• Replace chocolate bars – featuring trans fatty acids and too much sugar – with small cut up squares of dark chocolate that are heart healthy and rich in antioxidants. Keep small bite sizes in the freezer and grab when you are craving a sweet treat.
• Exercise portion control. Many chocolate bars come in “thin” sizes with half the calories.
• Substitute in foods with healthier, naturally occurring sugars such as fruits and fruit juice. Over the fall and winter months, baked apples with cinnamon and sprinkled chocolate is a perfect treat to satiate any sweet tooth.

Take home point

Remember, it is best to allow yourself to indulge from time to time. Practice the 80-20 rule of eating. In other words, eat healthy 80 per cent of the time and allow yourself to fall off the health wagon and indulge 20 per cent of the time.
By doing so, you will avoid temptation and feelings of deprivation that can lead to future food binges. In addition, become a label reader and replace white sugary products with foods that contain naturally occurring sugars. Watch out for products whose first or second ingredient is glucose, high fructose corn syrup or sugar.
Happy Halloween!
 
BY: DR. JOEY SHULMAN     OCT 30, 2008
Dr. Joey Shulman is the author of the national best seller The Natural Makeover Diet (Wiley, 2005). For more information, visit http://www.drjoey.com


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Healthy Holiday Gingerbread Cookies

About Molasses
Isn’t it ironic that the waste product of manufacturing white sugar, is a nutrient-rich, low-glycemic syrup? I’m talking about molasses. That gooey, rich, unmistakably black-brown nectar with a rather divisive flavour.
There are a few varieties of molasses, but to understand how they vary, let’s first look at how molasses is made.
Molasses is created from either sugarcane or sugar beets (but because the molasses made from beets can be quite bitter, sugarcane molasses is the most common variety available for human consumption). These plants are harvested, and then cut, crushed, and mashed so that the juice is extracted. “Fancy Molasses” is the first product to be made, but is in fact the only type of molasses that is not a by-product of sugar processing, but instead a direct product from sugar cane. This type is super sweet and is most commonly enjoyed as the syrup straight on pancakes or waffles, and as an ingredient in baked goods.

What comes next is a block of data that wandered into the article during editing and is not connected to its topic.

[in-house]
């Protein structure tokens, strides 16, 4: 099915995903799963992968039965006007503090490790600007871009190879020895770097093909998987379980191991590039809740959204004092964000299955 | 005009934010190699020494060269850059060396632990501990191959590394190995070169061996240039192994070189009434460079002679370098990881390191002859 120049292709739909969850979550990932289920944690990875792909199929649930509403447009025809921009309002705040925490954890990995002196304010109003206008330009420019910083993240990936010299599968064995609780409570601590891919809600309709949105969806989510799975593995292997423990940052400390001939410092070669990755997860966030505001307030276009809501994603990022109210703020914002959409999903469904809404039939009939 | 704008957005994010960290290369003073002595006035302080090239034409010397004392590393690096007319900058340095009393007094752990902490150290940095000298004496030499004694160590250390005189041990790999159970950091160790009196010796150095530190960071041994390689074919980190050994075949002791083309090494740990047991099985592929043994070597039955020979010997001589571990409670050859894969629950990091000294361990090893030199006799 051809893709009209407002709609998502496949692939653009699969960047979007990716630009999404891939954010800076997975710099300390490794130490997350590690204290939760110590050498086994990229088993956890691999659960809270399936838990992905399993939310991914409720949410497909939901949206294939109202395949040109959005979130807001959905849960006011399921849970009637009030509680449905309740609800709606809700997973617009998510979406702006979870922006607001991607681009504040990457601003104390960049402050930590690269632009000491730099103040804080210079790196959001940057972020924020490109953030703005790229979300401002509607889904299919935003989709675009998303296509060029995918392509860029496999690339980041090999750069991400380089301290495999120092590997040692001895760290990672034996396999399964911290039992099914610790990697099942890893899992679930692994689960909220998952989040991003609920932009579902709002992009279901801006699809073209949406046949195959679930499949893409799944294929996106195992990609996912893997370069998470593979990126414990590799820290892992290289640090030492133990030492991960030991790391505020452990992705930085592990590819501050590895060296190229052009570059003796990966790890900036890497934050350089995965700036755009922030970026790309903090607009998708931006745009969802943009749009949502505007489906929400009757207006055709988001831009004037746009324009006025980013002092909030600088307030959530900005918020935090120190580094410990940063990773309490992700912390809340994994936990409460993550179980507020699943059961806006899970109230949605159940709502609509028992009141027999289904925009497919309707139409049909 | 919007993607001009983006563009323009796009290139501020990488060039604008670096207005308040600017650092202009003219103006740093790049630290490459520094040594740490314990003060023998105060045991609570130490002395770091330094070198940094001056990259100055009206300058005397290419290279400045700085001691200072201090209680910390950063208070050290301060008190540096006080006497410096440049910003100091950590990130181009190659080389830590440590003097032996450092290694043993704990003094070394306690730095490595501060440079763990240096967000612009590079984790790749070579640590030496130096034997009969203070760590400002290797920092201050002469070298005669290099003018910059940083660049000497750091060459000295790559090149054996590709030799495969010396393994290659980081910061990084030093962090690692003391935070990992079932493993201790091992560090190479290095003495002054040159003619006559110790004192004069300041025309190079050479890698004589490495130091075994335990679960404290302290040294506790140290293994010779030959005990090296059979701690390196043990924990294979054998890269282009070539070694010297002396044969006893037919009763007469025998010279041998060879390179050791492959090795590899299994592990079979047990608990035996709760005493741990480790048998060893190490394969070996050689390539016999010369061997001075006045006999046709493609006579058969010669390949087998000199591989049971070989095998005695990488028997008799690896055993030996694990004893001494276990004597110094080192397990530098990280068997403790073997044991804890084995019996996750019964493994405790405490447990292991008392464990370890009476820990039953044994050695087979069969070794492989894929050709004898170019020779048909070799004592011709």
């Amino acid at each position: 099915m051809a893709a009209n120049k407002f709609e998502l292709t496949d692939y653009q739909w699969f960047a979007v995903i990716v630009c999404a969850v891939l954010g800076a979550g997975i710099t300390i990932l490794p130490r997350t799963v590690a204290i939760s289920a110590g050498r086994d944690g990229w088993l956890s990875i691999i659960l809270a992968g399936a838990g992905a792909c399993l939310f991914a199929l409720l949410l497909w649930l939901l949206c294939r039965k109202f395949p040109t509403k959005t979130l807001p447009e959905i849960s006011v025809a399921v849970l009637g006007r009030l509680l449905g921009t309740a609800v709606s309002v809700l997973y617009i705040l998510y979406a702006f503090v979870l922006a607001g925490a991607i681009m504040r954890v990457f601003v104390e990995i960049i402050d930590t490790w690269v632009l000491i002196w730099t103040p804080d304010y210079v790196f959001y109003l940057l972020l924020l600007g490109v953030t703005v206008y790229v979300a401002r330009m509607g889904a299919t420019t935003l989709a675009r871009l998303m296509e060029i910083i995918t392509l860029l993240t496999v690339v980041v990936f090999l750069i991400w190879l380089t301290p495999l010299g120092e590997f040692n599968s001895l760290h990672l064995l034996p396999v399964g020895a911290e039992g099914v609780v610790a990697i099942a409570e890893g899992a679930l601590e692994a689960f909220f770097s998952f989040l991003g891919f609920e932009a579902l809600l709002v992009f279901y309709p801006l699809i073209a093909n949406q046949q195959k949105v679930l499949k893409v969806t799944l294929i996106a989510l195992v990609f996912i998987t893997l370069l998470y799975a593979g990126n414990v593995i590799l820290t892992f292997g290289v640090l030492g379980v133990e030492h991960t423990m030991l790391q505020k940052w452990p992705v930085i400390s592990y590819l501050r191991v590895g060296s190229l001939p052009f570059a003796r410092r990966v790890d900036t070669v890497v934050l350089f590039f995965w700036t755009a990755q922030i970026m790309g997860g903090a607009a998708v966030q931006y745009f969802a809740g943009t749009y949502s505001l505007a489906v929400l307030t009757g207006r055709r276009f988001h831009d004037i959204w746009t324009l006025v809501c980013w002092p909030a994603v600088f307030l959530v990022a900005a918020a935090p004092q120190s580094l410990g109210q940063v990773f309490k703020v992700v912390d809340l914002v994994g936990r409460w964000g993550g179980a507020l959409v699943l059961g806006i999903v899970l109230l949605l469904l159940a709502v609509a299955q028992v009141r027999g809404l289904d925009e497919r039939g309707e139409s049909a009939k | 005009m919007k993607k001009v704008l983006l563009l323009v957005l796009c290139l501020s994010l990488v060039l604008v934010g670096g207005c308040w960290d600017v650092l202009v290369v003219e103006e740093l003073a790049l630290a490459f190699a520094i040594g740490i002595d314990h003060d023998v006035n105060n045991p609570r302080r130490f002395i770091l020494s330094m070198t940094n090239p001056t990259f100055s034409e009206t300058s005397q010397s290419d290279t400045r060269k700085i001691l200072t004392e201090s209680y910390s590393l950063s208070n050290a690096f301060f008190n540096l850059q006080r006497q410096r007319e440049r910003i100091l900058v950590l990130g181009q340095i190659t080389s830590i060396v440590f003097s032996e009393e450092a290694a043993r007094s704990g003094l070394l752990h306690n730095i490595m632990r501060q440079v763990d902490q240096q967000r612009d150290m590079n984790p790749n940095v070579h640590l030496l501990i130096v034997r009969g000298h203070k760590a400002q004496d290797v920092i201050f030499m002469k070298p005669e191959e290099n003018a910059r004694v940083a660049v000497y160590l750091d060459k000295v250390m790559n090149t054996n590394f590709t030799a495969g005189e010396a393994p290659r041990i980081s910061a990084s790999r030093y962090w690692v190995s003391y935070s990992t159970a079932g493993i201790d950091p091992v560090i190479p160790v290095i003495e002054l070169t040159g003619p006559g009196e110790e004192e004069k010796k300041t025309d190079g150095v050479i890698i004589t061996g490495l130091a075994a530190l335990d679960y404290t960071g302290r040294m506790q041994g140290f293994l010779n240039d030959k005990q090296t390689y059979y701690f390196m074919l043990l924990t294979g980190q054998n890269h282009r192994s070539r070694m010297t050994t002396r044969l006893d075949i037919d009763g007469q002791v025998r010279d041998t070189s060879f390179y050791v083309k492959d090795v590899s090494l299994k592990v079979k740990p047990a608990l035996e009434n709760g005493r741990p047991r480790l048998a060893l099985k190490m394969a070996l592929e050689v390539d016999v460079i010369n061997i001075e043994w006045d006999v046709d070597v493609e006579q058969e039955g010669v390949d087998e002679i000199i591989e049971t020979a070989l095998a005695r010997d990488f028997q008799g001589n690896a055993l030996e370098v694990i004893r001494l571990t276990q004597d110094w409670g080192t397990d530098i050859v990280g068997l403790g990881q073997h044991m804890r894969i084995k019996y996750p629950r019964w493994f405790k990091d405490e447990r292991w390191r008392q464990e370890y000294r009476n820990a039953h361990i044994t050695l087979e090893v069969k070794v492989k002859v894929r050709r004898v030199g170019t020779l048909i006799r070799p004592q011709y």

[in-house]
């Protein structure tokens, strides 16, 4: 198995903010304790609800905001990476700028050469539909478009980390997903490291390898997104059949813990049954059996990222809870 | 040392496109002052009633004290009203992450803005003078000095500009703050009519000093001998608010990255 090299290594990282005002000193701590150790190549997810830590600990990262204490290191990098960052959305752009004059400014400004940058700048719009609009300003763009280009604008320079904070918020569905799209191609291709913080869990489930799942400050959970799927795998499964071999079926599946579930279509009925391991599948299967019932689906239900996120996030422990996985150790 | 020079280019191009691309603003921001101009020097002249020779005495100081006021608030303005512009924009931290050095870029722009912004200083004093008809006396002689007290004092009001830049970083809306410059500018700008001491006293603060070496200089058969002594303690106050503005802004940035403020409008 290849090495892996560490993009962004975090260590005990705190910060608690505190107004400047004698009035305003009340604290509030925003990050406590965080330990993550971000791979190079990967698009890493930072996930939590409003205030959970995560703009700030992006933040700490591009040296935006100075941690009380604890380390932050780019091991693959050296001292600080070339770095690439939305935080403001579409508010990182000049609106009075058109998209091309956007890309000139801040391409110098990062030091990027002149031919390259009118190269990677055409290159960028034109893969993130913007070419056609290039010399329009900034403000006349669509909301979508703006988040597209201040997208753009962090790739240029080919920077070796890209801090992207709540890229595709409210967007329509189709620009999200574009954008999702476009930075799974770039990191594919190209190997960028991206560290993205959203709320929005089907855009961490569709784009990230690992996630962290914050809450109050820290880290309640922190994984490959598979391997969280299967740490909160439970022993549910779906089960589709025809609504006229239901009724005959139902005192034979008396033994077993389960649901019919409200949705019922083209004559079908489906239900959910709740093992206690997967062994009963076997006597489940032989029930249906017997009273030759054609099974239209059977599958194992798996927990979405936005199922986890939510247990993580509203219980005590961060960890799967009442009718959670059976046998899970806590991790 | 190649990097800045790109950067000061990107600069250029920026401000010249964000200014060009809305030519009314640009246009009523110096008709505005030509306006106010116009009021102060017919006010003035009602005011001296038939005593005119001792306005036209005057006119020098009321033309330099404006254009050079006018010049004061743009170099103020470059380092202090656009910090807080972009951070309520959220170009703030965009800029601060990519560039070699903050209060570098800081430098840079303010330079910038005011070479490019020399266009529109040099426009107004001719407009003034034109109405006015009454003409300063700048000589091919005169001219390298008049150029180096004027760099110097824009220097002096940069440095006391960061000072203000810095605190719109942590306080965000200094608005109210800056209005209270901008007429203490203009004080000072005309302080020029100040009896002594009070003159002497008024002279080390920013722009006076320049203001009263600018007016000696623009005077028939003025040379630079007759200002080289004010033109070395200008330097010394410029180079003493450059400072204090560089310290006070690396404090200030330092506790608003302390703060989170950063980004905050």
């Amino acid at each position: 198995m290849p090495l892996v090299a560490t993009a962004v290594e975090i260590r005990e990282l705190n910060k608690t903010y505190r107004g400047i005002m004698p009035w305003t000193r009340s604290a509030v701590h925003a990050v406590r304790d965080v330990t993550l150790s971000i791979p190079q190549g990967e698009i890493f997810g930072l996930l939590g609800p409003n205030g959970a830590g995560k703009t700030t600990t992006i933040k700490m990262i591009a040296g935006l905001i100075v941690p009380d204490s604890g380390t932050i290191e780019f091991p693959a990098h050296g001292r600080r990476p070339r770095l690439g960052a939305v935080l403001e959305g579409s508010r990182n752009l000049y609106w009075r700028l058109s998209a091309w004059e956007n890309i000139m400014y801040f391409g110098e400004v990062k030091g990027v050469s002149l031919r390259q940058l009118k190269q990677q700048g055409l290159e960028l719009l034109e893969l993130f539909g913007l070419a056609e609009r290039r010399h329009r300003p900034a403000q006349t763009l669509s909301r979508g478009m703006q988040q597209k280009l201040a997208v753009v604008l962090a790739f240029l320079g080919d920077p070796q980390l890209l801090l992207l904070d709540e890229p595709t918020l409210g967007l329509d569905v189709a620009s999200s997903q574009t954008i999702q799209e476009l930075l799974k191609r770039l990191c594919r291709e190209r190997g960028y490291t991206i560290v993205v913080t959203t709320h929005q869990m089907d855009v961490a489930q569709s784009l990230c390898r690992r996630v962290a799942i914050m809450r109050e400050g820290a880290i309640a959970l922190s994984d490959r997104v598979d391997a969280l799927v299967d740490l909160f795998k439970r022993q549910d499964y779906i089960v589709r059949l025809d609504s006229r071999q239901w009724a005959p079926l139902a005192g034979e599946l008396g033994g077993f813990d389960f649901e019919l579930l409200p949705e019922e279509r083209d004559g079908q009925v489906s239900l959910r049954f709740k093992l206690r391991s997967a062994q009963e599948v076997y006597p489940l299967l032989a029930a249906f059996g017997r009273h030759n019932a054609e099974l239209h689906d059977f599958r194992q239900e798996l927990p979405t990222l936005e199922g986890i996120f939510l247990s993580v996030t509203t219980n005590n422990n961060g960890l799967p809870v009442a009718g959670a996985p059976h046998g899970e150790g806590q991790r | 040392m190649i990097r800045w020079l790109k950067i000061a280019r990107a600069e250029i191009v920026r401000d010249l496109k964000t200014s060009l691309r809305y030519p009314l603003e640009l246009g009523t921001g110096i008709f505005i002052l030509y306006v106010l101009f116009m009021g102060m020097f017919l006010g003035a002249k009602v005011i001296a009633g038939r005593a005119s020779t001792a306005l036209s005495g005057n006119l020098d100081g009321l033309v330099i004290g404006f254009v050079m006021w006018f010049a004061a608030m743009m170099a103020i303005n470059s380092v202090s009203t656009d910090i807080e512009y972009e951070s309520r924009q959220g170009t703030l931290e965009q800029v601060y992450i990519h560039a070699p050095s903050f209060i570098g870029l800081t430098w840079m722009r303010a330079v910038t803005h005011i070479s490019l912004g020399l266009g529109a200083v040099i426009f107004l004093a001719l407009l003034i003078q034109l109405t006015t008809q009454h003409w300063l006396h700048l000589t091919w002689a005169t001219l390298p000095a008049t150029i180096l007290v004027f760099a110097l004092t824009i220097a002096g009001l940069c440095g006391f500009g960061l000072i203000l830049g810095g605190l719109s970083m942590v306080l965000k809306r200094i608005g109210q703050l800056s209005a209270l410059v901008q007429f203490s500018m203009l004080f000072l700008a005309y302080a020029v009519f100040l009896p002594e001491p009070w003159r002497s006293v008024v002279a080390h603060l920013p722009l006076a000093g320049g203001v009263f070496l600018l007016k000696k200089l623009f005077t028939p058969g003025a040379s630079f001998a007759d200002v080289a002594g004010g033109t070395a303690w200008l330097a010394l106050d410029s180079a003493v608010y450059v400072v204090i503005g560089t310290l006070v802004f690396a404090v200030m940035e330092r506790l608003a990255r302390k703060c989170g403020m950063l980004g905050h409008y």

Varieties of Molasses
The real deal molasses comes from boiling the juice of sugar cane down to crystallize the sugars, producing a concentrate, the first of which is called First Molasses, First Strike Molasses, Barbados Molasses, Light Molasses, Mild Molasses, or Sweet Molasses. This comes from the first boiling of the sugar. It is light in colour and mild in flavour. Some people also enjoy this type directly on their food, like fancy molasses. It is about 65% sucrose.
Next up is Second Molasses, Second Strike Molasses, Dark Molasses, or Full Molasses. As you may have guessed, this is made from the second boiling of the extracted cane juice, a process that extracts even more sugar, producing a darker, thicker syrup typically used as a cooking ingredient in sauces, marinades and baked beans. It is about 60% sucrose.
Blackstrap molasses is likely the one all you health foodies out there know and love. This type of molasses is made by boiling the cane syrup a third time, which extracts even more sugar and concentrates the flavour. By this point, the sucrose content is so low (about 55%) that the syrup no longer tastes sweet, but slightly bitter. The colour is nearly black, and the consistency is very thick and viscous. Blackstrap molasses is used in baking, sauces, stews and even as a food supplement due to its high nutrient content.
Nutritious and Delicious
Blackstrap molasses is highly concentrated in essential minerals, such as iron, calcium, selenium, manganese, potassium, copper, and zinc. As I mentioned above, this type of molasses is sometimes used as a dietary supplement or tonic. One tablespoon stirred into warm water is a food-based way to boost mineral levels, especially iron, as this small amount contains a whopping 20% of your RDI. You can also enjoy it in foods such as smoothies, tea, warm cereal, or dressings, sauces and stews. Remember to eat iron-rich foods with vitamin C to enhance its absorption. I like to use a little lemon juice.
Blackstrap molasses is one of the few sweeteners that is low on the glycemic scale with an index classification of 55. This means that it metabolizes slowly in a controlled way, demands less insulin production and won’t cause a spike in blood glucose levels. All in all, blackstrap molasses is a fantastic, healthy sweetener to which I enthusiastically give a thumbs up!
 
Healthy Holiday Gingerbread
Makes at least 2 dozen medium-sized cookies
Ingredients:
2 ½ / 350g whole spelt flour
¼ tsp. fine grain sea salt
½ tsp. baking powder
1 Tbsp. ground ginger (or less if you prefer more mild gingerbread)
1 ½ teaspoon ground cinnamon
½ teaspoon ground cloves
½ teaspoon freshly grated nutmeg
5 Tbsp. coconut oil, melted
½ cup / 70g coconut sugar
½ cup / 125ml unsulfured blackstrap molasses